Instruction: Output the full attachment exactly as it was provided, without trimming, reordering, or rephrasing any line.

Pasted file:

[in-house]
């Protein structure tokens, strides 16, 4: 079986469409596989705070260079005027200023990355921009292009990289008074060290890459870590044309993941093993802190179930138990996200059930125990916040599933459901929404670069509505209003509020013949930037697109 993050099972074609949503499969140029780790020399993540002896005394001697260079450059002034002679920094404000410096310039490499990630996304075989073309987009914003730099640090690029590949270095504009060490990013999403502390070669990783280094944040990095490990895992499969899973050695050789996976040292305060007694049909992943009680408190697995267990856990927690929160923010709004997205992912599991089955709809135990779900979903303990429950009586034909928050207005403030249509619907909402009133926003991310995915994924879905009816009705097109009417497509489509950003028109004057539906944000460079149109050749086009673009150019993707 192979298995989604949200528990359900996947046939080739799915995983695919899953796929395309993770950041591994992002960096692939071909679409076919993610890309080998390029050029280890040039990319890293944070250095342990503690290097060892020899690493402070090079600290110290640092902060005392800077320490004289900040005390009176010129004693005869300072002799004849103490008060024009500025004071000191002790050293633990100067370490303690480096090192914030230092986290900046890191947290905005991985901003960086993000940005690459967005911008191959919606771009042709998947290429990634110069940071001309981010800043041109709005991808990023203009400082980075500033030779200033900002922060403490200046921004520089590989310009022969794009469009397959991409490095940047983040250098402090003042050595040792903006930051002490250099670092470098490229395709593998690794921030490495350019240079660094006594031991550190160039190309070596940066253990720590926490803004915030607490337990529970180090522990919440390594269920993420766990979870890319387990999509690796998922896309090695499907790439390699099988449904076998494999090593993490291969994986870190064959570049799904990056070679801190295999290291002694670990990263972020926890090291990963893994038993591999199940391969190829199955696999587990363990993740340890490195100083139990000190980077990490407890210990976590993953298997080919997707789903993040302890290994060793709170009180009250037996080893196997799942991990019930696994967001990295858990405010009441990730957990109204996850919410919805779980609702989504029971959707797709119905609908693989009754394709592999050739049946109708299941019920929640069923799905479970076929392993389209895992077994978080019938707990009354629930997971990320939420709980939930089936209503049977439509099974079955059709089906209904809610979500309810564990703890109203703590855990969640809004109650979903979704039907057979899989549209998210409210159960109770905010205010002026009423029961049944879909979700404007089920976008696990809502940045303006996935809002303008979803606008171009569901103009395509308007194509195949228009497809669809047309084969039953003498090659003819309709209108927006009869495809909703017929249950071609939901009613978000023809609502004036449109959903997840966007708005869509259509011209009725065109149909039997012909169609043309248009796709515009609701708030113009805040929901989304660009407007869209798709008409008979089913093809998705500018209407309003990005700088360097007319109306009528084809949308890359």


[in-house]
């Protein structure tokens, strides 16, 4: 079986469409596989705070260079005027200023990355921009292009990289008074060290890459870590044309993941093993802190179930138990996200059930125990916040599933459901929404670069509505209003509020013949930037697109 993050099972074609949503499969140029780790020399993540002896005394001697260079450059002034002679920094404000410096310039490499990630996304075989073309987009914003730099640090690029590949270095504009060490990013999403502390070669990783280094944040990095490990895992499969899973050695050789996976040292305060007694049909992943009680408190697995267990856990927690929160923010709004997205992912599991089955709809135990779900979903303990429950009586034909928050207005403030249509619907909402009133926003991310995915994924879905009816009705097109009417497509489509950003028109004057539906944000460079149109050749086009673009150019993707 192979298995989604949200528990359900996947046939080739799915995983695919899953796929395309993770950041591994992002960096692939071909679409076919993610890309080998390029050029280890040039990319890293944070250095342990503690290097060892020899690493402070090079600290110290640092902060005392800077320490004289900040005390009176010129004693005869300072002799004849103490008060024009500025004071000191002790050293633990100067370490303690480096090192914030230092986290900046890191947290905005991985901003960086993000940005690459967005911008191959919606771009042709998947290429990634110069940071001309981010800043041109709005991808990023203009400082980075500033030779200033900002922060403490200046921004520089590989310009022969794009469009397959991409490095940047983040250098402090003042050595040792903006930051002490250099670092470098490229395709593998690794921030490495350019240079660094006594031991550190160039190309070596940066253990720590926490803004915030607490337990529970180090522990919440390594269920993420766990979870890319387990999509690796998922896309090695499907790439390699099988449904076998494999090593993490291969994986870190064959570049799904990056070679801190295999290291002694670990990263972020926890090291990963893994038993591999199940391969190829199955696999587990363990993740340890490195100083139990000190980077990490407890210990976590993953298997080919997707789903993040302890290994060793709170009180009250037996080893196997799942991990019930696994967001990295858990405010009441990730957990109204996850919410919805779980609702989504029971959707797709119905609908693989009754394709592999050739049946109708299941019920929640069923799905479970076929392993389209895992077994978080019938707990009354629930997971990320939420709980939930089936209503049977439509099974079955059709089906209904809610979500309810564990703890109203703590855990969640809004109650979903979704039907057979899989549209998210409210159960109770905010205010002026009423029961049944879909979700404007089920976008696990809502940045303006996935809002303008979803606008171009569901103009395509308007194509195949228009497809669809047309084969039953003498090659003819309709209108927006009869495809909703017929249950071609939901009613978000023809609502004036449109959903997840966007708005869509259509011209009725065109149909039997012909169609043309248009796709515009609701708030113009805040929901989304660009407007869209798709008409008979089913093809998705500018209407309003990005700088360097007319109306009528084809949308890359």